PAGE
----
One fine spring day, a young father was working in his front yard while his toddler daughter played nearby. He glanced up to make sure she was still close, but he couldn't see her. He walked out into the street, calling her name. She came running around the corner back toward home.
With both relief and frustration, he scolded, "You can play in the yard, but you can't go past the corner!"
And he went back to work while she went back to play.
Minutes later, he looked up again to check on his girl. She was gone.
Calling her name, anger rising into this chest, he saw her coming full tilt around that same corner.
"I told you: not past the corner! If you don't listen to me, I'm going to spank your bum!"
She looked up at him with apparent understanding and scampered off to play.
He continued working hard, trying to catch up on the work that he hadn't been able to get to in the last weeks.
As he wrapped up his chores, he remembered to check for his toddler again.
Once again, she wasn't anywhere to be found.
This time, he yelled her name and made his way with determination toward that corner.
Of course, she came running around, eager to see her daddy.
He reached down, turned her around and said, "I told you NOT PAST THE CORNER!" He followed through with the threat he had made and spanked her bottom.
She looked up at him, tears in her eyes and asked, "Daddy, what is a corner?"
Allen's aunt relayed this story to me as we were discussing our parenting techniques. Her children are all grown and she now enjoys her grandchildren. She is a no-nonsense type woman, but has the hard won wisdom of a grand mom.
As adults, we make the gross assumption that our children understand the language we are using when we address them. We assume that they are getting the definition of words through the context in which we use them.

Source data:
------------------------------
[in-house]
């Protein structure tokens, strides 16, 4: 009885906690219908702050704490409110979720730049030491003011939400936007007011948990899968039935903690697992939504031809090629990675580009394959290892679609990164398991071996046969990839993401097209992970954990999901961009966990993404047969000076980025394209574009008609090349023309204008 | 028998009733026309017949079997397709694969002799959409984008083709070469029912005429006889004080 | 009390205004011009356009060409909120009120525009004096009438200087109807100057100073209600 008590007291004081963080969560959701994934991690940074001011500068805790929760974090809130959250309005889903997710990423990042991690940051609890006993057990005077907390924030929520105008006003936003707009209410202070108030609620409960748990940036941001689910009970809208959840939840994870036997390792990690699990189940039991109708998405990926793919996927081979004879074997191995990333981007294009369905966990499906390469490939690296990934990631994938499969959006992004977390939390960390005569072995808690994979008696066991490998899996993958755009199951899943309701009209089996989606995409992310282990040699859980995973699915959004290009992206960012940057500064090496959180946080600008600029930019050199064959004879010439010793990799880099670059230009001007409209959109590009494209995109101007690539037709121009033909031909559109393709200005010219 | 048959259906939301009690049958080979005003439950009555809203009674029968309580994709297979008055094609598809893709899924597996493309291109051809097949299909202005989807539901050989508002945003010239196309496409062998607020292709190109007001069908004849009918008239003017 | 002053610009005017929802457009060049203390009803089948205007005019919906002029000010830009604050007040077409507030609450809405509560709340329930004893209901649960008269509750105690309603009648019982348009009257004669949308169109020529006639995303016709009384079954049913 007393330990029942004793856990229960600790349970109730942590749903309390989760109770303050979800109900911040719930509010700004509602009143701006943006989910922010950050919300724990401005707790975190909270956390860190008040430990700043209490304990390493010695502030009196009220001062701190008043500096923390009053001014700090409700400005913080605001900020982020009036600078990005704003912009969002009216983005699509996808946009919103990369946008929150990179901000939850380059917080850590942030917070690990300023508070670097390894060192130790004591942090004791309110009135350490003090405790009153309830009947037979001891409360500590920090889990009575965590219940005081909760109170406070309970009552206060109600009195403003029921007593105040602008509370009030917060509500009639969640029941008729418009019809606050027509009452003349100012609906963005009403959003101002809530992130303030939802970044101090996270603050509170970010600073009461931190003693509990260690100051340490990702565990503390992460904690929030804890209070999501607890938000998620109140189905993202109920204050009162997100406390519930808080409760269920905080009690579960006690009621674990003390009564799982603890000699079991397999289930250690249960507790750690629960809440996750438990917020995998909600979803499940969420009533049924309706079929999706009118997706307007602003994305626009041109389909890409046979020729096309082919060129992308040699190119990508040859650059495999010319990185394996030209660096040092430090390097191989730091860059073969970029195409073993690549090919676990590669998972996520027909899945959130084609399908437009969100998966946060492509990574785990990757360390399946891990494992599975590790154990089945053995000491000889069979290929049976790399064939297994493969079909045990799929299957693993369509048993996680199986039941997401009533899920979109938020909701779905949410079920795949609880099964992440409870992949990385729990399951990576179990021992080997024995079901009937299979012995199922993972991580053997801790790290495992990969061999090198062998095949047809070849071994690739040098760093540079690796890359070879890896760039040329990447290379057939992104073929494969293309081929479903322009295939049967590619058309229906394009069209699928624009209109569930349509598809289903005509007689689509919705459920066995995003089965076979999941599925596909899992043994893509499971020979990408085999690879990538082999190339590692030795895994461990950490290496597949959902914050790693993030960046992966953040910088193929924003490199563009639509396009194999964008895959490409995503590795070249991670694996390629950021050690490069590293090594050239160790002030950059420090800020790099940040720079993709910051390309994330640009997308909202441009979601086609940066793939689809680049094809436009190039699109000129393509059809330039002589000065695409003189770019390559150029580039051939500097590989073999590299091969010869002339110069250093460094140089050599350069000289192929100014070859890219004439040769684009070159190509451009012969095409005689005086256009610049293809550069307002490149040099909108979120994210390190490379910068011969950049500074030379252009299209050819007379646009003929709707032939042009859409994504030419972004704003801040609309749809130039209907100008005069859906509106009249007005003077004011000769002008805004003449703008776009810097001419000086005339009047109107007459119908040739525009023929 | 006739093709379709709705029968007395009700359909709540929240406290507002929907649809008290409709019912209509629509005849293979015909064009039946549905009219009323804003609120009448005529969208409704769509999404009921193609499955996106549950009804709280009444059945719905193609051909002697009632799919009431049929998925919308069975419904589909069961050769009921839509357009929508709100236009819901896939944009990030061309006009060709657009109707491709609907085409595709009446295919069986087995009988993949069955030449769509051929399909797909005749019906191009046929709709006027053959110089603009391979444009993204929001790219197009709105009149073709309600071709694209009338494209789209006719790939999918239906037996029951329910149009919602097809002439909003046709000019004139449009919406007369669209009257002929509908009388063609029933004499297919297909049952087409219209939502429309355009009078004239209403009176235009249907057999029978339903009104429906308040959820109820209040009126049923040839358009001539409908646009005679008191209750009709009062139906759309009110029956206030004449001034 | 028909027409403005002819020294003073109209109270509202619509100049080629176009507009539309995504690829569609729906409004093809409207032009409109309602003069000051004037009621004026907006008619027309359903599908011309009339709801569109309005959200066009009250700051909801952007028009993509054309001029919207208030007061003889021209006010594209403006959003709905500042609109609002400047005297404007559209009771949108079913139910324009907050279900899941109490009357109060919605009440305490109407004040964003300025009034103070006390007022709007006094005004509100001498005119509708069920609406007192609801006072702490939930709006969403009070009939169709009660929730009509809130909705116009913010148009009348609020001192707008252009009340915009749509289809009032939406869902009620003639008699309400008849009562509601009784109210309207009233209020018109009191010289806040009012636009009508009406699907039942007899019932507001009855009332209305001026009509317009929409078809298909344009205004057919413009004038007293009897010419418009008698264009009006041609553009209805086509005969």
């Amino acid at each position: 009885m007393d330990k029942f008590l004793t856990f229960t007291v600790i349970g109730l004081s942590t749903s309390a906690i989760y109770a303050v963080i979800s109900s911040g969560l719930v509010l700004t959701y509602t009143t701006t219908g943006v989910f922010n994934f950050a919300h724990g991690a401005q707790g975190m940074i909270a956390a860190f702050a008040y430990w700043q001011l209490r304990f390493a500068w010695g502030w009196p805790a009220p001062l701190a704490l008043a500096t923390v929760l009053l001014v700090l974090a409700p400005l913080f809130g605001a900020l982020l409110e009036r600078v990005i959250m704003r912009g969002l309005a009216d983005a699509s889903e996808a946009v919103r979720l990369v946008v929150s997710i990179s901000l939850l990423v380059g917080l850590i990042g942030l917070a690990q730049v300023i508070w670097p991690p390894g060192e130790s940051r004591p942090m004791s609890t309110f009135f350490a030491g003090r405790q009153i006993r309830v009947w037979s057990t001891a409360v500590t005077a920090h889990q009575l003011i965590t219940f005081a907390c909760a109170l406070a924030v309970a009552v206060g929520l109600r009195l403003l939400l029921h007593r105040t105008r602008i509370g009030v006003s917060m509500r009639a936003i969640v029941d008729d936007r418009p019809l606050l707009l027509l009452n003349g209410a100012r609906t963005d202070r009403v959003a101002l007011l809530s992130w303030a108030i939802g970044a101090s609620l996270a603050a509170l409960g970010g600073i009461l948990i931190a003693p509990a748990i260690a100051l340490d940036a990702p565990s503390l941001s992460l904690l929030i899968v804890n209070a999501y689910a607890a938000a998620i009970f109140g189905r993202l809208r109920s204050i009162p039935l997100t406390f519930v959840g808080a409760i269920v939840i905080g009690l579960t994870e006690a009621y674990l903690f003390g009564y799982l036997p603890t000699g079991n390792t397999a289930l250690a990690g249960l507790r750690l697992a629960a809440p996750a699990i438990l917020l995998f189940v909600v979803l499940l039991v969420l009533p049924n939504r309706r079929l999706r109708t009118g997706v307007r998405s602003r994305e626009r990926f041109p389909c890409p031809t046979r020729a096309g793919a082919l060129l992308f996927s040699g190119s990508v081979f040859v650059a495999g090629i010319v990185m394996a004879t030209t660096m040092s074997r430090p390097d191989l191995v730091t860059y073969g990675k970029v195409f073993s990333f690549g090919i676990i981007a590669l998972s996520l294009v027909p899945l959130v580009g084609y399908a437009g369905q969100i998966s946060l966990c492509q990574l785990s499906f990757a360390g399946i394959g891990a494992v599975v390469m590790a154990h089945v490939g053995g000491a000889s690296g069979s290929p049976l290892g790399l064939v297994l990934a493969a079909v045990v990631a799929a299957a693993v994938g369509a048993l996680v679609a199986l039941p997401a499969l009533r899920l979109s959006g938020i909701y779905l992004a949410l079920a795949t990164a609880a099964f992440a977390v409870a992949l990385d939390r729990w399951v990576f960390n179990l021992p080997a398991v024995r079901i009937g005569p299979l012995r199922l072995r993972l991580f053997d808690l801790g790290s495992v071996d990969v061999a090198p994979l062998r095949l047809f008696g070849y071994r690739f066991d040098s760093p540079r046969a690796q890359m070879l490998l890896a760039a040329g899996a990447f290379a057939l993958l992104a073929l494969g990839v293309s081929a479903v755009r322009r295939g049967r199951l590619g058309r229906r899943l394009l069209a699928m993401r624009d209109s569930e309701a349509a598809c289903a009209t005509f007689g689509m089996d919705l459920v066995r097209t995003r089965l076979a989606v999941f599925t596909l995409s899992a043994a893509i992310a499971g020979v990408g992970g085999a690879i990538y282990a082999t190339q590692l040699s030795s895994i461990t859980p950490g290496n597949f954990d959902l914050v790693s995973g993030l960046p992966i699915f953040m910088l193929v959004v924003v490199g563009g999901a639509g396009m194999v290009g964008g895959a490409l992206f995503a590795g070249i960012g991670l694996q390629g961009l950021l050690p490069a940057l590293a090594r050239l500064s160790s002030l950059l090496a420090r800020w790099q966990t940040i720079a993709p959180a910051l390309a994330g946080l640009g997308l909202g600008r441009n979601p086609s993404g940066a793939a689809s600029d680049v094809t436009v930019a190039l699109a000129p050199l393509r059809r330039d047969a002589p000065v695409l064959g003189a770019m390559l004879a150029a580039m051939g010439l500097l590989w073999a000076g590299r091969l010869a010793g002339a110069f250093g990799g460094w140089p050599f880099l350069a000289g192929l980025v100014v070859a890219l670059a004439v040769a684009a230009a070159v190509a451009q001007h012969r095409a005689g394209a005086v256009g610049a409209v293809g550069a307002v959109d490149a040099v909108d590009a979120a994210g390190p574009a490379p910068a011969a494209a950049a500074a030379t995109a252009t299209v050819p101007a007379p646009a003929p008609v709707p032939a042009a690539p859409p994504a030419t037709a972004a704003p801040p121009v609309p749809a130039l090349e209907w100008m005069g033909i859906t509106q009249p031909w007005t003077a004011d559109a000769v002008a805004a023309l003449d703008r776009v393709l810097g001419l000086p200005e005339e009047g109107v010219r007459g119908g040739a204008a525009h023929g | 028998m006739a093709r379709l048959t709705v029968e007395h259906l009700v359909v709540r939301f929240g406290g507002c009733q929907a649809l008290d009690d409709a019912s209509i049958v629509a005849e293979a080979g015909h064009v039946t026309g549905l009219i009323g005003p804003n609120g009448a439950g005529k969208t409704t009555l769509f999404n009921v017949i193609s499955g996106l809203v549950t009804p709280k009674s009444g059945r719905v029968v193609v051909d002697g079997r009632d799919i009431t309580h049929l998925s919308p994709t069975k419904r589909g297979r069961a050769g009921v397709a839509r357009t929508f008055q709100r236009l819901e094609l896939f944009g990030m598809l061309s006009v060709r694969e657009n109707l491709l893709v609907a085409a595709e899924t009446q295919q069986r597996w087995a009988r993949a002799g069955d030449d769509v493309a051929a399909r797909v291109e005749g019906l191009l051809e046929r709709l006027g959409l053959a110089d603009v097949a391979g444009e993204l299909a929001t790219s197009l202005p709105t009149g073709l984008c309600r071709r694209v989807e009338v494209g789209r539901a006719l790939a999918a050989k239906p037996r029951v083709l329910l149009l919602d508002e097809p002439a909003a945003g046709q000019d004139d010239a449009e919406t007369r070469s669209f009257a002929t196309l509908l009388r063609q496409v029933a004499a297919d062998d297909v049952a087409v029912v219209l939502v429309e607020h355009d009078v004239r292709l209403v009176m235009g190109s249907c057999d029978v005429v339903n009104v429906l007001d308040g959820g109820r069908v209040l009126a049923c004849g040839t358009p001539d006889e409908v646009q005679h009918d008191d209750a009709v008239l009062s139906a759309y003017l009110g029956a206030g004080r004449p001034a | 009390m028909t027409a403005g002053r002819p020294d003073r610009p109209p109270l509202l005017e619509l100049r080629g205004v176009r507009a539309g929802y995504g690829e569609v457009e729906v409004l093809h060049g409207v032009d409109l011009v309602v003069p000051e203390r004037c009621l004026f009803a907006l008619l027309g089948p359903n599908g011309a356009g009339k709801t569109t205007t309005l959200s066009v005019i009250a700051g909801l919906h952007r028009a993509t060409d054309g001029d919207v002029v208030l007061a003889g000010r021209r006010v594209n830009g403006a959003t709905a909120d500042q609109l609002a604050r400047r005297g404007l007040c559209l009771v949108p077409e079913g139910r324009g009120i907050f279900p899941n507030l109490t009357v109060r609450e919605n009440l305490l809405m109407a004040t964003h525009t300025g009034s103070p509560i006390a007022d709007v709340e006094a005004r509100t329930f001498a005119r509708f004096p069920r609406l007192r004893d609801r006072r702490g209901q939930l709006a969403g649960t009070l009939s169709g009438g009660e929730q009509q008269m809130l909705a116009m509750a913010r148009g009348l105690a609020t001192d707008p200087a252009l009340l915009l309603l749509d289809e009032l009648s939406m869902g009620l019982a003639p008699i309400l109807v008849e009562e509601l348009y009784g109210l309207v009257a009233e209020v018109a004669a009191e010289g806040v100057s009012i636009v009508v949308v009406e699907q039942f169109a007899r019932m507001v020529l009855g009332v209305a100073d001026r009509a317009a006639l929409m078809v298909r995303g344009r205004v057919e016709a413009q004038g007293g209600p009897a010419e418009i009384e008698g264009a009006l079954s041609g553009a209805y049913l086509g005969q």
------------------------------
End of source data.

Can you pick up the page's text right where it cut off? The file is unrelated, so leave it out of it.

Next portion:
If they can identify a juice cup, why not another idea? Well, a juice cup is a tangible item. They can feel it. They hold it and know exactly what it does for them.
Behavioral descriptions and moral choices are not so clear. These are sometimes abstract ideas that are not as clear to identify.
For example, if you tell your child "Stop being a brat", you aren't really telling them what behavior is wrong and how to correct that behavior. Do they know what being a brat means? Have you told them that defiance and whining means "being a brat" and that is unacceptable in your home? Have you told them what behavior you would rather see them use to communicate?
As you raise your children, assume that they have no idea what you talking about as you teach behavioral principles. When you tell them to "stop whining" show them with your voice the difference between a big girl voice and whining. If you are going to a location where they are expected to behave a certain way, explain exactly what your expectations are for the occasion. What does reverence mean? Are they to sit quietly with arms folded? Can they talk amongst themselves? Lay it out in plain terms so your chances of success are the best.
Even if you have older kids, err on the side of ignorance for their benefit. Once you have established definitions and expectations, consequences can follow. Until you have done that, you do not set the foundation to build trust with your child. Life becomes a guessing game and very rarely will the child win.
I've constructed the vision of this little girl in my head: eager, genuine, innocent toddler with pig tails. She is over the moon to be out with dad. She feels included. She is curious and filled with wonder.
I look to my own children and see these same characteristics. Why would I want to do anything that would jade their enthusiasm? Why would I ever want to confuse them? When I find myself frustrated and near the braking point, I often hear this little girl in my head and I pull back. I check myself. Have I done the job my kids deserve? Have I created an opportunity for success?
More often that not, I find that I have neglected my part. I am always pleased by the response I get when I make my hopes and expectations clear. Kids really do want to please and be obedient. As the parent, the responsibility falls to me to make sure I have helped them to know "what is a corner?"